Rasputina Show Review

Posted July 26, 2007 in
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Photo By Skepticle (Skepticle.com)

Rasputina with Jana Hunter and Pitch Mass
07.14.07 @ Suede in Park City

This was my first visit to Suede, and I was pleased to discover that it was more laid-back and cozy than I’d envisioned. With two bars, a low stage, and a capacity of about 400, it’s reminiscent of a slightly smaller version of Club Vegas in downtown Salt Lake. Notably, though, Suede is on the second floor, and features a wall of large glass windows and doors that open onto a patio with a spectacular view of both the stage and the lights of Park City.

A comfortable booth offered a perfect view of the first two bands. The unadvertised local openers, Pitch Mass, displayed instrumentation inspired by Neurosis and vocals influenced by Tool. Though mildly intriguing, they seemed a little incongruous on this bill. The support act, Jana Hunter, was a bespectacled girl in a button-down shirt who played her acoustic guitar while sitting on a chair. Her simple vocals were lovely, but this chanteuse would be more engaging with the addition of some visual stimulation, such as a cocktail dress or movement. Rasputina’s prelude music included a selection from The Wizard of Oz, and frontwoman Melora Creager added to the Oz theme by wearing a large flower on each side of her head, like Princess Ozma. Uncharacteristically, she was not wearing a corset as she sat at her cello, but she was still anachronistic in Bohemian ruffles. “Second chair” cellist Sarah Bowman is a recent addition to the band, but she (along with about a dozen audience members) kept with Rasputina’s tradition of corset-wearing. Rasputina’s third member, the bearded drummer Jonathon TeBeest, wore a Victorian-looking vest with tight plaid pants and a straw cowboy hat.

Melora’s between-song patter is like surreal vignettes, delivered with a wide-eyed innocence that makes them all the more charming when it becomes clear that she’s being ironic. As she introduced a song I didn’t recognize, she announced, “I believe that this song will prove that the events of 9/11 were a conspiracy perpetuated by George Bush. When I first started saying that, people used to cheer. But now they are quiet, just as you are being quiet, because now they’re used to it, so it’s okay.” Any doubts about a cello’s ability to rock were eliminated as Melora and Sarah sawed at the strings in furious rhythm to the beat of Jonathon’s drums. A strange magic seemed to be at work, as the cellos occasionally mimicked electric guitars; Sarah added harmonies to Melora’s vocals to create choruses that sounded as full as if they were being sung by choirs; and the trio’s entire performance seemed almost impossibly tight and coordinated.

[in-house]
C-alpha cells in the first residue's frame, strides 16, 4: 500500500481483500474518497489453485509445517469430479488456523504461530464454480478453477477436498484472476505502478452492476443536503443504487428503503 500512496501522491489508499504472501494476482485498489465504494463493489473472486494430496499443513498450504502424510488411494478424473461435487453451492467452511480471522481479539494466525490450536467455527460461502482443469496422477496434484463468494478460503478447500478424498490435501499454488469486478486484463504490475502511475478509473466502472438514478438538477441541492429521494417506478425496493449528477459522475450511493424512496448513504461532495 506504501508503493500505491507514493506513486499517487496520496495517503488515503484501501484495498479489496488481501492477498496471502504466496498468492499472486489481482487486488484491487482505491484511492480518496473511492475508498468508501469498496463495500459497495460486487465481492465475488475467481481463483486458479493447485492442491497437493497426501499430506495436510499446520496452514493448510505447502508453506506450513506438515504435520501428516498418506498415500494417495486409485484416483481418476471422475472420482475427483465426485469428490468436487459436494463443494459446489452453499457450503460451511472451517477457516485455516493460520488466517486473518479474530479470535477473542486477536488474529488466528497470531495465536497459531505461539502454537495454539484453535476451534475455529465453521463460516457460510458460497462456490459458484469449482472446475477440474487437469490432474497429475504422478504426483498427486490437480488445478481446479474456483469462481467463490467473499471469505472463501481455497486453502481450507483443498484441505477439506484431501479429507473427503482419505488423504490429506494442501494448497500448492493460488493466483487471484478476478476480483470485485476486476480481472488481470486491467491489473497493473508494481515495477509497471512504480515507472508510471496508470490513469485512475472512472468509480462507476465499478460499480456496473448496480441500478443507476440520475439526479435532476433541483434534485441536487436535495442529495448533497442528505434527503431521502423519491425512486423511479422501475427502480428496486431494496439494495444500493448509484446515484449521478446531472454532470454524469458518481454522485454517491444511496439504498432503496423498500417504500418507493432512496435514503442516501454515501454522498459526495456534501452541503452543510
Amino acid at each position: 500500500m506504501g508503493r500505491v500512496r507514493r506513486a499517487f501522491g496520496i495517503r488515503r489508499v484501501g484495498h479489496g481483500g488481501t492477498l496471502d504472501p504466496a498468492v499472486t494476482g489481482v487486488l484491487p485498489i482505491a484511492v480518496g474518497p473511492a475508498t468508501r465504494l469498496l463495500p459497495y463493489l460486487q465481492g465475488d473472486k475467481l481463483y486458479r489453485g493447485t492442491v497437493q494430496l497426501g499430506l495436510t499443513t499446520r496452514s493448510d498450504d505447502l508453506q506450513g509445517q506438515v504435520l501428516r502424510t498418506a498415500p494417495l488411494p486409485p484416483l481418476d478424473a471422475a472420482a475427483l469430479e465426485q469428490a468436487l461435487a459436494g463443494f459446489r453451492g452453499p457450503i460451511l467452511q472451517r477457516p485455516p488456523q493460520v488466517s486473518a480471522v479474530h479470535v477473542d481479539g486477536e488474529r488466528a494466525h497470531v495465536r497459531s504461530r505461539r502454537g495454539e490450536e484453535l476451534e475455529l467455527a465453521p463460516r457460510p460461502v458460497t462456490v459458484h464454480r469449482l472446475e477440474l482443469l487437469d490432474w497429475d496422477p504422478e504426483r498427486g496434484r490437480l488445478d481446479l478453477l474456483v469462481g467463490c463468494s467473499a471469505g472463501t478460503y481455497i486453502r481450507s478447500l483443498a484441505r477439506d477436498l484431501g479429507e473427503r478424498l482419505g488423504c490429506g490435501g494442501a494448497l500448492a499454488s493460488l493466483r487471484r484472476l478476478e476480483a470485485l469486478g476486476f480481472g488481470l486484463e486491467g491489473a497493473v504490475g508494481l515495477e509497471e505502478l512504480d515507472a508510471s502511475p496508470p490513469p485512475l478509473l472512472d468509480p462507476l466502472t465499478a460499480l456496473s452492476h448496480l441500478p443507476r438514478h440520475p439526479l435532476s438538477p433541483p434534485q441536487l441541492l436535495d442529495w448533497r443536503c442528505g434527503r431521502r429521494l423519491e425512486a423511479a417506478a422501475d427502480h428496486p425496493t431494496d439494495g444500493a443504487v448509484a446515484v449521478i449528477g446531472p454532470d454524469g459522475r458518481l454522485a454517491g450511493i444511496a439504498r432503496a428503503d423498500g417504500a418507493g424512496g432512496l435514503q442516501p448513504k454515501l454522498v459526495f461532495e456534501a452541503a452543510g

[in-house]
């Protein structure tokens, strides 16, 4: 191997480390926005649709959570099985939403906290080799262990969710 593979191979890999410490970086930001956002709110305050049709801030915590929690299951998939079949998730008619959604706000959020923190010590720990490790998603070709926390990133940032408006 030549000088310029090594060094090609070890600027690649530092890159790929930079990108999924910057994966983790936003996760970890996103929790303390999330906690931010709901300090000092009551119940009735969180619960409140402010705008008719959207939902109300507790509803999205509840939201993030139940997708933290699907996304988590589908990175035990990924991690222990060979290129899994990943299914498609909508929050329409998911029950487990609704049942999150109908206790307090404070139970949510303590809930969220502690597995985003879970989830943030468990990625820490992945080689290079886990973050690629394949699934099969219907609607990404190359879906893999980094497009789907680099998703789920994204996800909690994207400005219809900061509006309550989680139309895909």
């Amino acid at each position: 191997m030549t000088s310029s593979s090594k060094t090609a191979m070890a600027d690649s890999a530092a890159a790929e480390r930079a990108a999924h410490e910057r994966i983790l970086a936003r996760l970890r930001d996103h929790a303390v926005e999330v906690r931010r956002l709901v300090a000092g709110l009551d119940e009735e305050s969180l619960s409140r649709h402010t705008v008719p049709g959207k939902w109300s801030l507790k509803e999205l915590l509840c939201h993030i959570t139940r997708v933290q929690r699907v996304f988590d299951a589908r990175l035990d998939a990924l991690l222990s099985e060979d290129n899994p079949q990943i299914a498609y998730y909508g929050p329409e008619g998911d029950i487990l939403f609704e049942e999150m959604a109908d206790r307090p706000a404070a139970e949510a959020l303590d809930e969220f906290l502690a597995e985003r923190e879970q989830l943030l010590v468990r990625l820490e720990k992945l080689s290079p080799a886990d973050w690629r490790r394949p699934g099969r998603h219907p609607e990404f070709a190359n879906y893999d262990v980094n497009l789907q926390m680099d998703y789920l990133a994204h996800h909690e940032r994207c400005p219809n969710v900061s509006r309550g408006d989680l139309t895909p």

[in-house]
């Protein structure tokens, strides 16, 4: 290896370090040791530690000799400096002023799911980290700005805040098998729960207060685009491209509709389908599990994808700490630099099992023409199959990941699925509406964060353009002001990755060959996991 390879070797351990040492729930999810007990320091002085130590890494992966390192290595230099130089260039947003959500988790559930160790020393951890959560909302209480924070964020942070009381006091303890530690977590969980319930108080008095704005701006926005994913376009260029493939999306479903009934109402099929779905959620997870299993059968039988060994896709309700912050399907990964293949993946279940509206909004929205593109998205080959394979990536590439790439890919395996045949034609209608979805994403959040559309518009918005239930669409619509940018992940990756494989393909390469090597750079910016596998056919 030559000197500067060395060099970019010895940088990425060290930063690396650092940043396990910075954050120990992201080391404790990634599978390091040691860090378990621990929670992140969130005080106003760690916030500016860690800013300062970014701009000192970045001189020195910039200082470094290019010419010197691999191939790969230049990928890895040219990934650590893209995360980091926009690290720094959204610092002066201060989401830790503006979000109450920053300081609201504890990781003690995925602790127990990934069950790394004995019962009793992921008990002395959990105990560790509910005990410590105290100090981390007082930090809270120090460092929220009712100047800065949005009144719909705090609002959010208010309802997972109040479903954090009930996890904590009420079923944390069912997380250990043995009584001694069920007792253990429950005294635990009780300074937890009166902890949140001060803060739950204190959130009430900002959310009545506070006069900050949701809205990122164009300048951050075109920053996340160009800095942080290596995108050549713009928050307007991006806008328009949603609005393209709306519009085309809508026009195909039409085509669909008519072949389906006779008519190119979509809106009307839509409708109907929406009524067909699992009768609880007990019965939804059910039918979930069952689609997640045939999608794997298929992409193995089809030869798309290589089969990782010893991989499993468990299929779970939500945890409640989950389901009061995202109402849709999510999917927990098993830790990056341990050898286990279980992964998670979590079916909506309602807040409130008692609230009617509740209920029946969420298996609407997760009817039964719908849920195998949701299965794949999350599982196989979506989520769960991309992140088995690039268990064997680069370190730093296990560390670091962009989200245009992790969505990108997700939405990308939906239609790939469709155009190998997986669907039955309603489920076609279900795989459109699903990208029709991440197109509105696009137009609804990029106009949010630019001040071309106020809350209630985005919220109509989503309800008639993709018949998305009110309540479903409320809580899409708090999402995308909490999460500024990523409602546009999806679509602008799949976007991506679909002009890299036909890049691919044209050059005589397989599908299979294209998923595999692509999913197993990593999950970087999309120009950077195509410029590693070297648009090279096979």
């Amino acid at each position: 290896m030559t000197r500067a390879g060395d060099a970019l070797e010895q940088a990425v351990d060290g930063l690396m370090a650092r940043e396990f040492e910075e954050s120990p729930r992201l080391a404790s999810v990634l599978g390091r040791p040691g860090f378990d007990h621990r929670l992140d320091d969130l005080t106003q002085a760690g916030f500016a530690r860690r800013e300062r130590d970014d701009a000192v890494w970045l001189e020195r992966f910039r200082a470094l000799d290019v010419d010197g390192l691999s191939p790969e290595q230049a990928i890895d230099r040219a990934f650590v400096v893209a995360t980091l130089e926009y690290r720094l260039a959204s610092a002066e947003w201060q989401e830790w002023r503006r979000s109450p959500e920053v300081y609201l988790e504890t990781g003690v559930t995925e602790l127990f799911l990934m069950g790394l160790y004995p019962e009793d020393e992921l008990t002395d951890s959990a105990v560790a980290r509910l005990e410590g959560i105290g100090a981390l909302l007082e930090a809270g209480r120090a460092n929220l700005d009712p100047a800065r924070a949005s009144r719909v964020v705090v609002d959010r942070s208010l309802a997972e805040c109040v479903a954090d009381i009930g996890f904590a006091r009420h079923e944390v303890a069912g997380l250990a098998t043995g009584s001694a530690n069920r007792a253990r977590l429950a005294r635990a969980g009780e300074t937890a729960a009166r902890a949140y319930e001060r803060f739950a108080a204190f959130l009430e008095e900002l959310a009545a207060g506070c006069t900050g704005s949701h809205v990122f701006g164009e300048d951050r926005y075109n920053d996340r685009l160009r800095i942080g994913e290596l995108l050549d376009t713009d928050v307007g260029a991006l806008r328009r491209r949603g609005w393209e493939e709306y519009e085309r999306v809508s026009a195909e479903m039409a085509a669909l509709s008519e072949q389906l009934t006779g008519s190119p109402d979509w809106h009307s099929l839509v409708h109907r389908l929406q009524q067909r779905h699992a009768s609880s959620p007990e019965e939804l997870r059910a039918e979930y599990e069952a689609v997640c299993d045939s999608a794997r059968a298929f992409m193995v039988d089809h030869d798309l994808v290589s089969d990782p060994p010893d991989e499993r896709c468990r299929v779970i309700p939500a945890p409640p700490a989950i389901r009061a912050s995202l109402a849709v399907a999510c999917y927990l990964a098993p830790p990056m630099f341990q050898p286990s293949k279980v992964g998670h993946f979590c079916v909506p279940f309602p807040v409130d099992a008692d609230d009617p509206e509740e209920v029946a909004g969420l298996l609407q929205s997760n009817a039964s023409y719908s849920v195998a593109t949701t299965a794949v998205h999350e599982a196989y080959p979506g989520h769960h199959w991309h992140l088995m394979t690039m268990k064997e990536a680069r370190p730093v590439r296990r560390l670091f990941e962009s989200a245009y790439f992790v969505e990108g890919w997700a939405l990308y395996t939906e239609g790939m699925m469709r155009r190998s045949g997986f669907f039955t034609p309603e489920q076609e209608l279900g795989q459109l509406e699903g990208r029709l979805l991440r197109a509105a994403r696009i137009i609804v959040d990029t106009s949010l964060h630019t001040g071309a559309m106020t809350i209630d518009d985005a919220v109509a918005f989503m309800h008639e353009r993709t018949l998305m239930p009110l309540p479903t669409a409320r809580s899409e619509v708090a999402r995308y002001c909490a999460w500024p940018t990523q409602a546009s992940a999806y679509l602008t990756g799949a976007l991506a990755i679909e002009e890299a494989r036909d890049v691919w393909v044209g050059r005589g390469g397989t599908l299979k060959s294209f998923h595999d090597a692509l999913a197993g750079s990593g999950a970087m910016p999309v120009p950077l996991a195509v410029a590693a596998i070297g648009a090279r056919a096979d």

One of the first songs they played was a deliberate, precisely syncopated version of the band’s breakthrough 1996 hit, “Transylvanian Concubine.” Later, Melora commented, “When we were young girls, we wrote songs about vampires to try to be scary. Now we write songs about the weather.” They then launched into the new single, “1816, the Year without a Summer.” Like most Rasputina material, the song gives a whimsical account of historical events. It describes how a volcanic eruption resulted in frequent summer snowstorms in America and Europe, which caused crops to fail and Mary Shelley to stay indoors and write Frankenstein. One of Rasputina’s charms is the ability to seamlessly blend fact and fiction, but this particular song appears to be historically accurate. At other times during the band’s performance, Melora’s timeline wandered a bit more through alternate realities. She explained that the song “Choose Me for Champion” is her translation of a speech by Osama bin Laden, and at first, the words did sound like something he might say. However, it seems unlikely that he ever talked about Mary Todd Lincoln being the queen of Florida and launching an army of blimps.

Near the end of the performance, Melora explained that Rasputina’s material is normally very tightly controlled, by her, but that she had recently taken a class to learn how to improvise and jam, and that she was going to try it now. The band then launched into their 2004 song, “Saline the Salt Lake Queen.” Afterwards, Melora showed her awareness of her surroundings by commenting, “That is a Salt Lake reference. Do you relate to that? Is it you?” Judging by the cheers from the appreciative crowd, it was.

Photo By Skepticle (Skepticle.com)